So, is it any wonder that after graduating from Washingtonville Central High School, and the Katharine Gibbs School of New York City, that she would meet and fall in love with a USMA cadet? Miss Edith Geysen and Lieutenant John Fanning were married in 1960. The renowned artist, Don Stivers, even used the Fanning’s wedding photograph as the subject of his painting “Wedding at West Point”.

          Although our Duchess may sound like she lived the life of a socialite, Miss Edith actually had an interesting job prior to her marriage. She was employed by the Central Hudson Gas and Electric Corporation in Poughkeepsie, New York, as the Executive Assistant to the CEO. Today almost anyone working with or around the military knows about the need for security clearances, but imagine if you will, that in the 1950s Miss Edith was required to have a Secret clearance sanctioned by the Atomic Energy Commission even though she had no military/government affiliation.  However, during her tenure there, she also had the opportunity to have lunch at Paramount Studios with Sophia Loren and Elvis Presley.  Add to that, with her nonexistent spare time, Edith was also very active in the Junior League of Newburgh, New York.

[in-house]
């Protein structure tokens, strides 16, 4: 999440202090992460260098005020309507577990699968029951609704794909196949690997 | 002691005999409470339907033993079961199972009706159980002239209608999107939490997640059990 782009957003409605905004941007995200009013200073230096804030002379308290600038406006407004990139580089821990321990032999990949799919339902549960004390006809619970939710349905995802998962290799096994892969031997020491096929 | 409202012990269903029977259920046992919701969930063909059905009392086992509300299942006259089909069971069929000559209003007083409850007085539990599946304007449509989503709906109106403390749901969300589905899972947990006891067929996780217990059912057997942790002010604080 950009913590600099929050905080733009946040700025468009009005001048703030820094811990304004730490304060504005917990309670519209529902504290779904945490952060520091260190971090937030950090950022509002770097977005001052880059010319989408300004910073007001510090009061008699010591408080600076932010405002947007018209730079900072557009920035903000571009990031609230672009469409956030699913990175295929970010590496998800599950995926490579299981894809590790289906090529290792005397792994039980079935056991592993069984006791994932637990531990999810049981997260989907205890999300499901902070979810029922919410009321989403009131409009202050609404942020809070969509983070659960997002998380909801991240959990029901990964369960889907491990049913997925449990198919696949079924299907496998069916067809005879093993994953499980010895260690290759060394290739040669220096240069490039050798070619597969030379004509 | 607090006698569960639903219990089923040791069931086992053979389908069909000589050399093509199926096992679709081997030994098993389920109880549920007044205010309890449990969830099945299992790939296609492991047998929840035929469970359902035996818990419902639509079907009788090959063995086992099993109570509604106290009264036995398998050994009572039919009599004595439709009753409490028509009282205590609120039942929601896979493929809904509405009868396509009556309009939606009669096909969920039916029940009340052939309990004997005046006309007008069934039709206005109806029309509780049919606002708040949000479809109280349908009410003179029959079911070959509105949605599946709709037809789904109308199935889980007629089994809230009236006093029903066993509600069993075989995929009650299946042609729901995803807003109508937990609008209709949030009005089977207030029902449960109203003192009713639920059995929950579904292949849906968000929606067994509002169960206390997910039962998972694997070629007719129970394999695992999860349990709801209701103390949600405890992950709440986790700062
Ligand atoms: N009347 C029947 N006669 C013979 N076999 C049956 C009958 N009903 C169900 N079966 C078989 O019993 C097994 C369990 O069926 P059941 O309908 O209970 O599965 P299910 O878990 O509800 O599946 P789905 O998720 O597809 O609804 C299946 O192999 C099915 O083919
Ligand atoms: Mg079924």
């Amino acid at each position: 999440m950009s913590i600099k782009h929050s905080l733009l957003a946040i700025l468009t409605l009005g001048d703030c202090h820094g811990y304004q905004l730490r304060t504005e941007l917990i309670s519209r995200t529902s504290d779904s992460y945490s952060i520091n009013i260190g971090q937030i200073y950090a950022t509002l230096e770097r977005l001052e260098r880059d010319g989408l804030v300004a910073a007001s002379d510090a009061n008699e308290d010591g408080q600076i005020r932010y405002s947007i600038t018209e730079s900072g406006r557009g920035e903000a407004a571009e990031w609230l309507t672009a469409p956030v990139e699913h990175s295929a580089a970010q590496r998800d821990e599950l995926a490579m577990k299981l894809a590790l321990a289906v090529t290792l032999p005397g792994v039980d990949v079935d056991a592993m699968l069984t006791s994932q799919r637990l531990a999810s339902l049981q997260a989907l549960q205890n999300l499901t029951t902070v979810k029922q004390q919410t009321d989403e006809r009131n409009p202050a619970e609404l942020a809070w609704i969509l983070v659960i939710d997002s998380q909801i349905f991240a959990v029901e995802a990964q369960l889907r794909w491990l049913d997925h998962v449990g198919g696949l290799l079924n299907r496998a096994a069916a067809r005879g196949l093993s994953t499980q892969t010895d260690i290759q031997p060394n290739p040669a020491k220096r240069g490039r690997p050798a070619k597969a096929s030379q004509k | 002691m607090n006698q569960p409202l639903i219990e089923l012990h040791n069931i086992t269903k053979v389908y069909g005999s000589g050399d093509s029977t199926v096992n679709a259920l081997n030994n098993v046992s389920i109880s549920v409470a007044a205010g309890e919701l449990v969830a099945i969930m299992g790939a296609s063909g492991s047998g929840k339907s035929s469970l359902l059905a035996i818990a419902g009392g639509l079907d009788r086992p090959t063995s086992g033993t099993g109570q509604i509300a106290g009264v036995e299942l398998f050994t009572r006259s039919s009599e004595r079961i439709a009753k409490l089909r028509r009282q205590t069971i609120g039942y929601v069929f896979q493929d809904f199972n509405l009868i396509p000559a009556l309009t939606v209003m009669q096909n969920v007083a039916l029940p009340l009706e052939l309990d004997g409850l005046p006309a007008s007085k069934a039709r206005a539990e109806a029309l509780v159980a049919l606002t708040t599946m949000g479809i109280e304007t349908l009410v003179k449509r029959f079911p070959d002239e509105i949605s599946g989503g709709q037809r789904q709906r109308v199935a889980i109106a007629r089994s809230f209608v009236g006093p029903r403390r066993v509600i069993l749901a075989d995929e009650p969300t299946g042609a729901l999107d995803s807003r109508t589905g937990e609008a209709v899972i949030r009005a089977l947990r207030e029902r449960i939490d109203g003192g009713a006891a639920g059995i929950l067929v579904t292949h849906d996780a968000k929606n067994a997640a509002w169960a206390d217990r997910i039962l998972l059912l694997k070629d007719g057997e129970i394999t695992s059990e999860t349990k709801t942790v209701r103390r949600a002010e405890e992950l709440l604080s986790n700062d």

While the Fannings were on active duty, Edith was very involved in Officer Wives' Club functions having served as Publicity Chairman, Member at Large, and President of the Club at Fort Hamilton, New York.
 She volunteered with the Red Cross Volunteer while at Fort Leonard Wood, Missouri, and in 1984 received the Commanding General’s Award for her “exceptional orchestration of the Fort Leonard Wood Christmas Tree Lighting Ceremony and Reception”. The Duchess was extremely proud when their daughter, Jacqui, was selected as the 1978 Fort Bliss Sun Princess.